A more perfect union

This will be such a very odd Fourth of July.

On the one hand, fireworks have been going off all over the place for weeks now, mainly in the city but in the suburbs too. They are hard to see — it’s unclear where they’re coming from — but you have to be stone deaf in some neighborhoods not to hear them. It’s also not clear who or why or where, they’re coming from, but it makes sense that it has to do with the sense of frustration, of pent-up worry and nagging uncertainty and borderline depression that is dogging so many — most? — of us throughout the spring and now into the summer.

But it’s almost the Fourth of July! The time when we celebrate the promise of the United States of America, the vast freedom and openness it offered, the view of the Statue of Liberty that it gave so many of our ancestors as they steamed into the harbor, finally clear of the pogroms and poverty and cramped misery of Europe, and the roil of the sea as it sloshes the insides and linings of so many of their stomachs.

Now we know that not all of the promise was real — that it wasn’t made to everyone — and that much of it wasn’t fulfilled. We know that right now it is endangered, as it has not been since the Civil War.

But we always try to work toward a more perfect union because by definition what we have is not perfect. The Founding Fathers who wrote it were far from perfect. Many of them owned slaves, and those who did not gave in to the slave-owners to form the imperfect union because without that compromise there would have been no union at all.

We know that Thomas Jefferson had slaves, and that he fathered children with an enslaved woman. We have no idea what his relationship with Sally Hemings was like — she was enslaved, she was much younger than he was, and she was the half-sister of his adored dead wife. These are circumstances into which we cannot imagine ourselves with any assumption of accuracy. We also know that in the Declaration of Independence, Thomas Jefferson wrote that among humankind’s inalienable rights are life, liberty, and the pursuit of happiness. Those lines, those words, those rhythms, pulse through Americans’ bloodstreams with our heartbeats.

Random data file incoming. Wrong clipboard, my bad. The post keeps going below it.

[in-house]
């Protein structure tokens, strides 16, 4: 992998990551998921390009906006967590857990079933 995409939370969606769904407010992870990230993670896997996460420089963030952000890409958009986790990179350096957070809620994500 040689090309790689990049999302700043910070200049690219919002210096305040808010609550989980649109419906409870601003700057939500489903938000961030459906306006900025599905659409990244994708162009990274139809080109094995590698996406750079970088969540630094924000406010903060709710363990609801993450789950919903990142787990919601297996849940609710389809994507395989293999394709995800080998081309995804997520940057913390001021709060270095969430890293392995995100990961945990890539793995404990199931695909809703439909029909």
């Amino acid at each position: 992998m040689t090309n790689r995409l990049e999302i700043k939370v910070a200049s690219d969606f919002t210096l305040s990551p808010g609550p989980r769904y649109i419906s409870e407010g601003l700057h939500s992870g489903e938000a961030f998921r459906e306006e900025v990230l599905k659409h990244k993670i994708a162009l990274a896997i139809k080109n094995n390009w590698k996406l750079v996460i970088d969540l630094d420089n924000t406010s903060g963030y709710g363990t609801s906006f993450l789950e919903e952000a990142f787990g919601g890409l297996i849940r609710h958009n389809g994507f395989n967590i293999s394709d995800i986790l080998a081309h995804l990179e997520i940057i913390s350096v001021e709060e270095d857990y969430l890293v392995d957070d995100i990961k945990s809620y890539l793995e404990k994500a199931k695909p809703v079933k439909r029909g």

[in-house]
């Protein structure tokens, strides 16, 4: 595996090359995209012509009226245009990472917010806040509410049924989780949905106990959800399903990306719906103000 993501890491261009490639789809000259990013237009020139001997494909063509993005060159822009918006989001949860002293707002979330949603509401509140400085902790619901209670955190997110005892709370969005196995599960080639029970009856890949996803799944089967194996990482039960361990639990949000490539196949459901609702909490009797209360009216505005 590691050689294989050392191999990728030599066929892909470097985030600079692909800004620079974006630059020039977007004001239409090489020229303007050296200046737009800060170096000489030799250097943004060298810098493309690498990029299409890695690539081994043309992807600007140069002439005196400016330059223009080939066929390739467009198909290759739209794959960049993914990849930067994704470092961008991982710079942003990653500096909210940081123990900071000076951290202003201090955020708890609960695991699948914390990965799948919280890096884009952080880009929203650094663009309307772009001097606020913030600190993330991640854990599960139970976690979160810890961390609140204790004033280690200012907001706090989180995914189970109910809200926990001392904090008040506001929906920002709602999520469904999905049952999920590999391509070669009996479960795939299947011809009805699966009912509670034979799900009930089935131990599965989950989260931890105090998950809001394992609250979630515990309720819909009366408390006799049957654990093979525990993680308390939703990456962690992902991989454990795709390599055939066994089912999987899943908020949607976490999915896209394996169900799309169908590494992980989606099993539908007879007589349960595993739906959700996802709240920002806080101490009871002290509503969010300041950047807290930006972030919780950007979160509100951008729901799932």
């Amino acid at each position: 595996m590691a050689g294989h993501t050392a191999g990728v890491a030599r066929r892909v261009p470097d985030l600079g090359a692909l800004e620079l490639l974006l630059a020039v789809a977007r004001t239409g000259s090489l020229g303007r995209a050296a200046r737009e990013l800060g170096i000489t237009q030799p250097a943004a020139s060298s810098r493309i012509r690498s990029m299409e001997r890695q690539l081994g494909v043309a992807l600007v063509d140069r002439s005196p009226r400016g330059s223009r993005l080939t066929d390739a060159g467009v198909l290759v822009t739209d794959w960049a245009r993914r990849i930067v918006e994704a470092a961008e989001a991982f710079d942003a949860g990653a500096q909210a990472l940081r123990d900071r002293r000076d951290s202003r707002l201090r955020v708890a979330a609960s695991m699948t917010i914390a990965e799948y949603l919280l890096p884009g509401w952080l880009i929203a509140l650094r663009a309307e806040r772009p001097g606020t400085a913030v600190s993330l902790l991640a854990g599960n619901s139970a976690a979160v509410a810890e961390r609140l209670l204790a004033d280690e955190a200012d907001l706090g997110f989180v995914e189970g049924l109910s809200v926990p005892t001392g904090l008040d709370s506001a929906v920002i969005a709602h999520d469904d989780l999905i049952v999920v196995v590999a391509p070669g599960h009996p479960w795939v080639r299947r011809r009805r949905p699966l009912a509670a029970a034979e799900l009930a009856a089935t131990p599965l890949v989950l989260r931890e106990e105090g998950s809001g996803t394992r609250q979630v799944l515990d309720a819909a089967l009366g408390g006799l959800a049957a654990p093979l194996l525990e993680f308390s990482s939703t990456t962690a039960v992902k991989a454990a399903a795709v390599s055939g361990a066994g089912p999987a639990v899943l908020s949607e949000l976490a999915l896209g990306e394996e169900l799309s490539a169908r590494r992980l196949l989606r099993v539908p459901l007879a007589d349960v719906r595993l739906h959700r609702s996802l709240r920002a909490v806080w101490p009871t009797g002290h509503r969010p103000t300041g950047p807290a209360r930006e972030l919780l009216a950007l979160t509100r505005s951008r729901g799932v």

Of course the irony is inescapable. You cannot enslave people and then talk about people’s right to pursue happiness; to do that you have to define the enslaved as less than people. But can the mother of your children, with whom you live, be less than human to you?

The world is complicated. People are complicated. Life is complicated. That does not mean that we should shrug and give up on understanding and fixing it. It just means that we must continue to move forward, to look for answers, to try to cherish the abstract goals and the human sacrifices and the leaps of faith that our American ancestors made, and despite covid-19, despite the splintering economy, despite the huge rifts in the experiences that African-Americans and other people of color have and what the rest of us know as our daily reality.

We Jews have known terrible adversity. We have overcome it. We have paid a terrible price — not that we were given the choice — but now we are doing well. We have an obligation to take the message of the Fourth of July at its absolute best seriously, and to help other people work toward life, liberty, and the pursuit of happiness, just as we have done.

And one other thing. New Jersey’s primary is this coming Tuesday. July 7. Yes, it is a primary, but vote. Get in the habit of voting. Figure out what you believe in, who you think is best situated to get us there, and vote for that candidate.

Remember, the vote in November is one of the most important in our lifetime. Get in practice now. Vote.

About the Author
Joanne is the editor of the Jewish Standard and lives in Manhattan with her husband and two dogs, so she has firsthand knowledge of two thriving and idiosyncratic Jewish communities. (Actually that's three communities, if you also count the dog people.)
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